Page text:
Decision on UND Fighting Sioux Nickname Postponed

GRAND FORKS, N.D.

 

The state Board of Higher Education has postponed a decision on the fate of the University of North Dakota’s Fighting Sioux nickname, saying it wants to give one of the namesake tribes a chance to vote on the issue.

 

The board had set an Oct. 1 deadline to drop the logo, which the NCAA and some others consider offensive. Board members said during a conference call Thursday there was a misunderstanding about the date of tribal elections on the Standing Rock Sioux reservation and more time is needed to get the opinions of the new council.

 

“If we make a motion to extend this, I want this thing done,” board member Duaine Espegard, of Grand Forks, said before the group voted 6-1 to extend the deadline. Board member Claus Lembke, of Bismarck, was absent and did not vote.

 

The board has said it will drop the nickname unless the state’s two namesake tribes sign 30-year agreements giving the school permission to keep the moniker. The NCAA considers the nickname “hostile and offensive” and said UND cannot host postseason events without approval from the state’s two Sioux tribes. Supporters believe the logo shows pride and tradition.

 

Members of the state’s other Sioux tribe, Spirit Lake, have voted to support the nickname.

 

The new deadline is Nov. 30, but only if the Standing Rock tribal council makes a formal request for more time by Oct. 31. Standing Rock held tribal elections Wednesday, and most board members said the new chairman and council should have time to debate the issue.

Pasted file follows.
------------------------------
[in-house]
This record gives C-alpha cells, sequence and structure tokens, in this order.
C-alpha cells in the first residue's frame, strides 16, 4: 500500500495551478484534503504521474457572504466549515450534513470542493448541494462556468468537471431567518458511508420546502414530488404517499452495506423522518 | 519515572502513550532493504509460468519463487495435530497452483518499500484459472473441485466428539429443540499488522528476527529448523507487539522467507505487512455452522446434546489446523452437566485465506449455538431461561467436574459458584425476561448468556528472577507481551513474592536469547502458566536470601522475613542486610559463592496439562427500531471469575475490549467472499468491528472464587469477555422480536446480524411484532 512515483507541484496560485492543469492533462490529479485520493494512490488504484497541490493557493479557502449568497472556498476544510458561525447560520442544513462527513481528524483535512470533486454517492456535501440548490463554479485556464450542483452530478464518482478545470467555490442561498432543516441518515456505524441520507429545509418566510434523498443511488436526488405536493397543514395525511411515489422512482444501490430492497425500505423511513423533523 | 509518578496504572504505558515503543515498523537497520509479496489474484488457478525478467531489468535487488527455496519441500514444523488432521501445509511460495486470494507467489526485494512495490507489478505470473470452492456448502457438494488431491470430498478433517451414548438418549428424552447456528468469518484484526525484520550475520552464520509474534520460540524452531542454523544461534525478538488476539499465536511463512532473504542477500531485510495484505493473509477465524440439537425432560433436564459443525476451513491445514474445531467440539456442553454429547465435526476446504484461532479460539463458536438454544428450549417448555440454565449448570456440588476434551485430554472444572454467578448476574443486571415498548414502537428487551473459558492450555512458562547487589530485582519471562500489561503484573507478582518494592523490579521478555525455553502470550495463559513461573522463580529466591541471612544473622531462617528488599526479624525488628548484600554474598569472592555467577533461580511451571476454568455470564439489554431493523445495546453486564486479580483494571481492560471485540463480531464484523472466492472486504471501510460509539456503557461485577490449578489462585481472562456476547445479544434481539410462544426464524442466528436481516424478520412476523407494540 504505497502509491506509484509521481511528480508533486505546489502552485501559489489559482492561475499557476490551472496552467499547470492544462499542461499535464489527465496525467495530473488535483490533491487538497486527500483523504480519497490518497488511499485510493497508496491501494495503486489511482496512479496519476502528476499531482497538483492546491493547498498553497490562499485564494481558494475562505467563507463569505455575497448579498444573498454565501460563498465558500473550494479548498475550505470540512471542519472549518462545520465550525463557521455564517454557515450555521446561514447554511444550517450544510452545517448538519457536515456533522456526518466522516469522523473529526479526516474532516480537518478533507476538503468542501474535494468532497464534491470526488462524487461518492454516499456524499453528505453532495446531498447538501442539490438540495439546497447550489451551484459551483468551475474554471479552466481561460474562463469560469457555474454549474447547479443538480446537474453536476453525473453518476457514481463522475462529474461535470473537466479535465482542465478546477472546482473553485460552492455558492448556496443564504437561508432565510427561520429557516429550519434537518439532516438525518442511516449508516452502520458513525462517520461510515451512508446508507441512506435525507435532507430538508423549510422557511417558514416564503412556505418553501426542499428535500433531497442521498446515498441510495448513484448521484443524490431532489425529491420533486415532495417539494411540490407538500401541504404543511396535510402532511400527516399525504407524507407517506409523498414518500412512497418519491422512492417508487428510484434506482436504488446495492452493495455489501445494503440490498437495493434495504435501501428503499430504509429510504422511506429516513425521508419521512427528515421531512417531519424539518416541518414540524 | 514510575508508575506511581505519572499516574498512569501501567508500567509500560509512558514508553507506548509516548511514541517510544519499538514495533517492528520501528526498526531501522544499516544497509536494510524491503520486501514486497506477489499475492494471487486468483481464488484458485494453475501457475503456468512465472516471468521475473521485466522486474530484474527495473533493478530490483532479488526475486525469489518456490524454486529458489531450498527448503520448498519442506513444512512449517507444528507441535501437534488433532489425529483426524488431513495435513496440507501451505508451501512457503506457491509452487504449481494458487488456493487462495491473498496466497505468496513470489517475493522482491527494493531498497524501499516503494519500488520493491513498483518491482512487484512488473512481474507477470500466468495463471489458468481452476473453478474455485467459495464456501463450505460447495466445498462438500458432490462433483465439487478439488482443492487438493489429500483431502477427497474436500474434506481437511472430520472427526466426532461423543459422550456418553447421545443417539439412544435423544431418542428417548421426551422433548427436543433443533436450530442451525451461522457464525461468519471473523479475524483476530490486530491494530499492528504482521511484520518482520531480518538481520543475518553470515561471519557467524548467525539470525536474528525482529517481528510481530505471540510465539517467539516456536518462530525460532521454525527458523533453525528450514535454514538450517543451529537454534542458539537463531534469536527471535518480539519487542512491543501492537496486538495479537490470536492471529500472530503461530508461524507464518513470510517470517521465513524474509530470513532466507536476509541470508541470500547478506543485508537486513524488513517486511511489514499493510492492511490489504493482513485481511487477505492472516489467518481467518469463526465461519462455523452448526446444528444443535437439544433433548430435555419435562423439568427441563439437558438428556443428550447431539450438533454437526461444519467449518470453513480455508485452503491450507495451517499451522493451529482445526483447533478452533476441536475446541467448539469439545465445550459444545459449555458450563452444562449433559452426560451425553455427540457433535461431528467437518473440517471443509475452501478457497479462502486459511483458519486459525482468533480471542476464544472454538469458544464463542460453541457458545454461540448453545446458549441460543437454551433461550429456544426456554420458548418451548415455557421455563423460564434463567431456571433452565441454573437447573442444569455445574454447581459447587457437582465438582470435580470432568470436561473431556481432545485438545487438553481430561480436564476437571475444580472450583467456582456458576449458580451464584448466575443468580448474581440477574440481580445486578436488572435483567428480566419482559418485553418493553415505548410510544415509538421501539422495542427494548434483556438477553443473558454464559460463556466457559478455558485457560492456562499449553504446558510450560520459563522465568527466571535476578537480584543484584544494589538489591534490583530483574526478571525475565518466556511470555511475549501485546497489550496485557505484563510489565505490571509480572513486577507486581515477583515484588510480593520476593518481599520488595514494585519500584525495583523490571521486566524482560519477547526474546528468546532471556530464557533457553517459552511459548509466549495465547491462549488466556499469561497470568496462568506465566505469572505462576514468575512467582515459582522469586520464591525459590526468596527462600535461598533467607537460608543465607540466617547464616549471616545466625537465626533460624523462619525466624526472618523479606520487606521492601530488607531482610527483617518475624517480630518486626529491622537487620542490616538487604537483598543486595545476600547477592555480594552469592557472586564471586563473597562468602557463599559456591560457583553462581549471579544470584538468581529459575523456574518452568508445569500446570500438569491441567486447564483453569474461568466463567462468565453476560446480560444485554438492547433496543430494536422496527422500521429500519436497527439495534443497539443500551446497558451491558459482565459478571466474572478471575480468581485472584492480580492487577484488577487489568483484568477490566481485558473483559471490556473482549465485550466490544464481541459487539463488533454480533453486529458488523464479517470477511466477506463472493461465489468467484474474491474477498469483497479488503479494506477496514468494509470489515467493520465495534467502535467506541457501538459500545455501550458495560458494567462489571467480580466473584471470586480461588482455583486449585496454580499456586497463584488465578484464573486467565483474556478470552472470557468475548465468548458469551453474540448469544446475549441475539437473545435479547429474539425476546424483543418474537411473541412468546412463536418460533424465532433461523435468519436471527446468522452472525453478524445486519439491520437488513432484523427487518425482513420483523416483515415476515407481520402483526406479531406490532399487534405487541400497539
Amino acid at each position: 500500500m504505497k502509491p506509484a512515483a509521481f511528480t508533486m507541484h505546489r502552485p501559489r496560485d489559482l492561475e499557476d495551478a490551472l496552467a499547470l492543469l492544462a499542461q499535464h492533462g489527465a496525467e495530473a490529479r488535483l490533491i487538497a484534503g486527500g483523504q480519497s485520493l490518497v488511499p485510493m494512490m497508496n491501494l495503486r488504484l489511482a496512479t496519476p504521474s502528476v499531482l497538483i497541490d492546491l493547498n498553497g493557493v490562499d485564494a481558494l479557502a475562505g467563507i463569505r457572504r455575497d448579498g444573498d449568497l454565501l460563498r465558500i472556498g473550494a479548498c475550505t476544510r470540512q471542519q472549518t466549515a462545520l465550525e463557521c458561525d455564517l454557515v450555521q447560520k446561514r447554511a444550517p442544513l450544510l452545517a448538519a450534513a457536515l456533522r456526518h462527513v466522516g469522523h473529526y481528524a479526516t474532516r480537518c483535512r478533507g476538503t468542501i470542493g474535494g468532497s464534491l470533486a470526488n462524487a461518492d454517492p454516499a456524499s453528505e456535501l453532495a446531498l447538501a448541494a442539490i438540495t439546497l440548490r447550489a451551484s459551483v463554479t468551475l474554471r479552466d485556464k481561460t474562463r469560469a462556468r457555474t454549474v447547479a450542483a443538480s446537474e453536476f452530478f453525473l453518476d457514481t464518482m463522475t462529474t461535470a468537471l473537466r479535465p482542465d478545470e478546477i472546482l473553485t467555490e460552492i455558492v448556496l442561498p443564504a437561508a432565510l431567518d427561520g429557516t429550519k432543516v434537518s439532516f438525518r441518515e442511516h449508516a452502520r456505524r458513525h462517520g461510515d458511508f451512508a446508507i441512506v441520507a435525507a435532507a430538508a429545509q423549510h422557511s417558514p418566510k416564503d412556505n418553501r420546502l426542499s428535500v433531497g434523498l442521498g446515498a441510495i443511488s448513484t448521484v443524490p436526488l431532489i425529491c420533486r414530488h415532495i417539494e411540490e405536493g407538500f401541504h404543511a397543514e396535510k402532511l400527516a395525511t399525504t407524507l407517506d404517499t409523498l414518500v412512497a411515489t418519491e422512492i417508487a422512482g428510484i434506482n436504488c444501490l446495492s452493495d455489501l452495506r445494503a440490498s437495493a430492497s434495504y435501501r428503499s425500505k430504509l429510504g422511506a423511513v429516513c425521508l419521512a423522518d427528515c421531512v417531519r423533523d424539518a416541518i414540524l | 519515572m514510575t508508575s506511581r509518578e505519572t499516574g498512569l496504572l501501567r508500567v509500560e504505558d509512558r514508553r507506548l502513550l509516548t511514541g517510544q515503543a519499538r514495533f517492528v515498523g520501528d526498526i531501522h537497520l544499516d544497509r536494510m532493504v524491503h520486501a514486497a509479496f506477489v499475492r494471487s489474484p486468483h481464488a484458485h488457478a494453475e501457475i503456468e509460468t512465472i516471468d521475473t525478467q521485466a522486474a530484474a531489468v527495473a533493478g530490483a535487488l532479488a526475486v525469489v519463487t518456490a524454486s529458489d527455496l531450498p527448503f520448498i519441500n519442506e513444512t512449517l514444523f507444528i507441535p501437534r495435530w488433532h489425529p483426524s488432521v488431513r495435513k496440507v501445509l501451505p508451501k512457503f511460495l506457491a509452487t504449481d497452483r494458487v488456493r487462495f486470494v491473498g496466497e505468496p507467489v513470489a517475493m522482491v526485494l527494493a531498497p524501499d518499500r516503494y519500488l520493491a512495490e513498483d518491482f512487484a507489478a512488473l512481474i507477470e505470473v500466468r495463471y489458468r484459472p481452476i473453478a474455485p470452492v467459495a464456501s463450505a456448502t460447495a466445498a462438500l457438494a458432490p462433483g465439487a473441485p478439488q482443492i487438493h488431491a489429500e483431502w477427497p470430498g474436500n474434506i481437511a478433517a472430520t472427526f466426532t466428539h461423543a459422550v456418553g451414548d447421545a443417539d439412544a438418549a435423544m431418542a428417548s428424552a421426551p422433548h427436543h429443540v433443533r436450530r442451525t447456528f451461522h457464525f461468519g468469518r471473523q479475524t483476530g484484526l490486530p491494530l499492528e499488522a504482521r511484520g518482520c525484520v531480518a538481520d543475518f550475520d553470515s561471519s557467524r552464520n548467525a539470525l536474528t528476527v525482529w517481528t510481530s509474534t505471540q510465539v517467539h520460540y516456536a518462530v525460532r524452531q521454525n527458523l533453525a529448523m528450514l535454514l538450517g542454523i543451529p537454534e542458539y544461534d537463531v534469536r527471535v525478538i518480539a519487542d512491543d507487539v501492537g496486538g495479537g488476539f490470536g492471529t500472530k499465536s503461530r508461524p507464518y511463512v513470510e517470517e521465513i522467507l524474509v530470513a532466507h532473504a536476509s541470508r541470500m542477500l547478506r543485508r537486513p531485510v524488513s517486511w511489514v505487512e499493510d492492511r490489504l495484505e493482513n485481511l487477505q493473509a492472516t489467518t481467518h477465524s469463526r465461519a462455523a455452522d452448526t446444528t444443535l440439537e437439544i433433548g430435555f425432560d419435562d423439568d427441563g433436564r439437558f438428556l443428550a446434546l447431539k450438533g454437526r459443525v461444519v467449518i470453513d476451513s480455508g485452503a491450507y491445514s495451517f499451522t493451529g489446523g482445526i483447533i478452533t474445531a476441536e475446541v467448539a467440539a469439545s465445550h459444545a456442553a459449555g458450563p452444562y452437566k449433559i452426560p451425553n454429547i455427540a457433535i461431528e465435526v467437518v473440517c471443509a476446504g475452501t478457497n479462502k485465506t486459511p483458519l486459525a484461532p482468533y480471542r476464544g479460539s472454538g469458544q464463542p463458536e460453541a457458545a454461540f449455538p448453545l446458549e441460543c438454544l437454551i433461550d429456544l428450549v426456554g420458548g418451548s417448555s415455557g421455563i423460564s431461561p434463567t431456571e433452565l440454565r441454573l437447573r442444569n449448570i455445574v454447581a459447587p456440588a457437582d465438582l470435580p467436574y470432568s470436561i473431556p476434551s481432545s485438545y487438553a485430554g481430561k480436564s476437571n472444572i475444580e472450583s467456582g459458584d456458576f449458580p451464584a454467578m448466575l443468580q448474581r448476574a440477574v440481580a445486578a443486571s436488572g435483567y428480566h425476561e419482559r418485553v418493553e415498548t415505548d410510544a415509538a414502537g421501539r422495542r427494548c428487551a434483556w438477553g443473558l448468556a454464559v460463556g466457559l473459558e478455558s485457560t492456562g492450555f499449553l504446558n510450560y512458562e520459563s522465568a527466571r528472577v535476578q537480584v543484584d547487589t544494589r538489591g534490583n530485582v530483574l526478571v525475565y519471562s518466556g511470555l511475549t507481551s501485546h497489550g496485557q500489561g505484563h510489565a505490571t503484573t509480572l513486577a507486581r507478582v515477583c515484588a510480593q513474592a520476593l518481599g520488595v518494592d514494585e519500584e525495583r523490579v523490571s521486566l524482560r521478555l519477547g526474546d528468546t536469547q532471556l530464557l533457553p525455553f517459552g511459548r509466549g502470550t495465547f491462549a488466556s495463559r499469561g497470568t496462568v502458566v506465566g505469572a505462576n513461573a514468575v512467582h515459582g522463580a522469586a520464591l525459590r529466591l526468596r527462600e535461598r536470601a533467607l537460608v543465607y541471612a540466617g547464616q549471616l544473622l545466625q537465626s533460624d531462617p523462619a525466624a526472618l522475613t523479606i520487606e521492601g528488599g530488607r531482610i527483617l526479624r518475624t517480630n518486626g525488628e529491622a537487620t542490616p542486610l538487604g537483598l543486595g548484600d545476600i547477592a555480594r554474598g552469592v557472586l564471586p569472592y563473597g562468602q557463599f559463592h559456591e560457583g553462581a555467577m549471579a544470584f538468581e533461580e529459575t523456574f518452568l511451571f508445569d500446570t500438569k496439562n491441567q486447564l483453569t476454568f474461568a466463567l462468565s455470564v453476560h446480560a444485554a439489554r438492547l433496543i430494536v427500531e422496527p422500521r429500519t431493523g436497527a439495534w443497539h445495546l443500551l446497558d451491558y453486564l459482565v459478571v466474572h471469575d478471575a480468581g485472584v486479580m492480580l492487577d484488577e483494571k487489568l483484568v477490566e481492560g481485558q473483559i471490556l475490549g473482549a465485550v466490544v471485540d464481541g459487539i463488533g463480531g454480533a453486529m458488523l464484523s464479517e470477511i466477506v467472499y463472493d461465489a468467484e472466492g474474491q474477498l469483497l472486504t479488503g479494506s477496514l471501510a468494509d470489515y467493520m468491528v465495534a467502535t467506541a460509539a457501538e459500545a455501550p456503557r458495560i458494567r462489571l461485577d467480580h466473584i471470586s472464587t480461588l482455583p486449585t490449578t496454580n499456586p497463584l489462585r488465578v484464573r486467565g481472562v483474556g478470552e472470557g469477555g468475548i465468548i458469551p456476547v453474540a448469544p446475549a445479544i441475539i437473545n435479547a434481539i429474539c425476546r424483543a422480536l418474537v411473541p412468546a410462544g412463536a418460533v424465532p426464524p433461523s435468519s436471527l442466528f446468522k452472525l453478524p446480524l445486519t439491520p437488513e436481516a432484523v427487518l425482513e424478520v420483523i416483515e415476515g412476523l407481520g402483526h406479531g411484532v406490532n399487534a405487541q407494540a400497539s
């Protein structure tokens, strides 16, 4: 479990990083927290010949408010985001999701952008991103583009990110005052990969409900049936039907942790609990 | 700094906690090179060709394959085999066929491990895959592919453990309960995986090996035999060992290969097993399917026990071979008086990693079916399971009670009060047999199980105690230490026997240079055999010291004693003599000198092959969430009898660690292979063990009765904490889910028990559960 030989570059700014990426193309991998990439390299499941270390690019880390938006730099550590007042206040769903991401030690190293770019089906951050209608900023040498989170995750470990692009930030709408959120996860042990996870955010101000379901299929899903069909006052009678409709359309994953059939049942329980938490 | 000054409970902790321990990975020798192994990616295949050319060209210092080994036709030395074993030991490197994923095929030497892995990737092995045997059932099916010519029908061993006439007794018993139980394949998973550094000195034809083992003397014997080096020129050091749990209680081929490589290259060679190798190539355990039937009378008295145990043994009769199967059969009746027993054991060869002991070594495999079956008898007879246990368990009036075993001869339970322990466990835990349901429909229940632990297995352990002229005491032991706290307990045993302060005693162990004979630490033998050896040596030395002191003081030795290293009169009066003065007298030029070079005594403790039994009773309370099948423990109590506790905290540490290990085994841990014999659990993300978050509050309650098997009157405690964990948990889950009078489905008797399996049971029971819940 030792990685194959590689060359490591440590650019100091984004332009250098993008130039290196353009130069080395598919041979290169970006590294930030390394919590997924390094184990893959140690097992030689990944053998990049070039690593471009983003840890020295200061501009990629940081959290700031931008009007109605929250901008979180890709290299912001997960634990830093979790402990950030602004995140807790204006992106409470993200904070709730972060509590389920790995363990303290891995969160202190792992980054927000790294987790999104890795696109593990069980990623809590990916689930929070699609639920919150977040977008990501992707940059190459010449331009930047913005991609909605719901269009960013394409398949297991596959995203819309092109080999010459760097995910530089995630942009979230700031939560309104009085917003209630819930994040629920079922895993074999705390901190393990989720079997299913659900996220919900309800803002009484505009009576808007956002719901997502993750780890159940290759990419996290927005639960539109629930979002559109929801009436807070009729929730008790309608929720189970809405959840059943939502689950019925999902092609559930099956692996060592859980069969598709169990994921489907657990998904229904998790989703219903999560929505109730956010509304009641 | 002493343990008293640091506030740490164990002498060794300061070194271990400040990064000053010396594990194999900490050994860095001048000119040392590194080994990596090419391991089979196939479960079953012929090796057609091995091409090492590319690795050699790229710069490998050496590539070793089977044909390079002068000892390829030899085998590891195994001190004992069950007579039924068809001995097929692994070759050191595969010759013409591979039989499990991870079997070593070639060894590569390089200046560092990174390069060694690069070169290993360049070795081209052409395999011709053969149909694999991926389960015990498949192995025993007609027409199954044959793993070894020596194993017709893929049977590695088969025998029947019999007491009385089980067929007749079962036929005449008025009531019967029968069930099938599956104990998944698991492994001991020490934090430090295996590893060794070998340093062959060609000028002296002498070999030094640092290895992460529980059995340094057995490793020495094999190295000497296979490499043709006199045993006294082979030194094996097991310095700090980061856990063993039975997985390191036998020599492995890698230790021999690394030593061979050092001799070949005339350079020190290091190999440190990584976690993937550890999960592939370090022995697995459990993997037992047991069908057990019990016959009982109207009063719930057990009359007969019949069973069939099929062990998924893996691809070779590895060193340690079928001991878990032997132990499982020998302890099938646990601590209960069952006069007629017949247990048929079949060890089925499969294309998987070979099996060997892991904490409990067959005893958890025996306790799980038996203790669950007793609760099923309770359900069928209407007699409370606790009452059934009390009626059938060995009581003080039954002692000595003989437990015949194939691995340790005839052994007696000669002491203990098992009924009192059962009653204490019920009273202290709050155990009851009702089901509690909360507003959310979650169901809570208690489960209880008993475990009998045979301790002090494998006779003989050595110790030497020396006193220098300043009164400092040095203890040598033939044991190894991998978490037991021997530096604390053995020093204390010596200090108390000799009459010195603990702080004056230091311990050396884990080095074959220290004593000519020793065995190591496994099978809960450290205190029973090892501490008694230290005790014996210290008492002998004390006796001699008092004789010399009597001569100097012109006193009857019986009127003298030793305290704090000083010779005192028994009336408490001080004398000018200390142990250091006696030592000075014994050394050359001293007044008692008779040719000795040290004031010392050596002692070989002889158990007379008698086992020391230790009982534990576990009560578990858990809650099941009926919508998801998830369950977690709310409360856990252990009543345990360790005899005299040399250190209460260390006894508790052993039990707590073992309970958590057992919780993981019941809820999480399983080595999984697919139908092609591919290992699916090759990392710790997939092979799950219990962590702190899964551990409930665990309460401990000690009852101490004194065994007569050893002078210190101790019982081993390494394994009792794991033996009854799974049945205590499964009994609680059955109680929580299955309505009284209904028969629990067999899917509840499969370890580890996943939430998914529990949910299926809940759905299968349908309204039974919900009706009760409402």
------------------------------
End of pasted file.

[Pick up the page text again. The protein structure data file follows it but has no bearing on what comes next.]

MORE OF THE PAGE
“We should allow the democratic process to continue,” said board member Jon Backes, of Minot.

 

Board member Michael Haugen, of Fargo, opposed the extension. He said the proposed 30-year agreement is a deal the state Legislature would not touch and said the issue is hurting more than athletics.

 

“We are not doing anything to bring the university system closer together to provide harmony,” Haugen said.

“It’s time to move on,” he said.

 

Dr. Jon Jackson, a University of North Dakota medical school professor and faculty adviser to the board, urged the group to let the deadline pass because the issue has caused “strife and discord” and hurt the school’s academic progress. Jackson, who does not have a vote, said the board should not be in the nickname business.

 

“In short, let UND handle it from here. You’ve done enough,” he said.

 

William Goetz, chancellor of the university system, did not give an opinion about the extension but said he is worried the controversy is hampering the ability of UND President Robert Kelley to do his job. Kelley has been forced to react to the nickname issue when he should be working on other issues, Goetz said.

 

“I’m concerned that his ability to lead the university is being affected,” Goetz said.

 

Several students at the school’s American Indian center said they were disappointed, but not surprised, by the board’s decision.

 

“It’s disheartening,” said B.J. Rainbow, president of the UND Indian Association. “I guess it’s just going to be tougher for these next 30 or 60 days.”

 

Frank Sage said he and fellow American Indian students at UND are being ignored by the board.

 

“Why aren’t they answering to the Native students and the incidents that are happening? The hate crimes? They are violating our civil rights,” Sage said. “It’s pretty upsetting to me.”

 

Kelsey Baker and Natalie Marcussen, two UND sophomores from Ada, Minn., had slightly different reactions to the board extension. Baker said she hopes it’s a good sign for keeping the nickname. Marcussen said she’s fine with either keeping or losing the name.

 

“I realize it’s a big issue, but we really don’t talk about it much in my circle of friends,” said Marcussen, who was wearing a Sioux sweat shirt.

 

Board president Richie Smith, of Wahpeton, said afterward that he does not believe there will be any more extensions.

 

“Nothing is written in stone here, but the intent of the board is that in 60 days from today we’re done with this issue. It’s either resolved or it isn’t,” Smith said.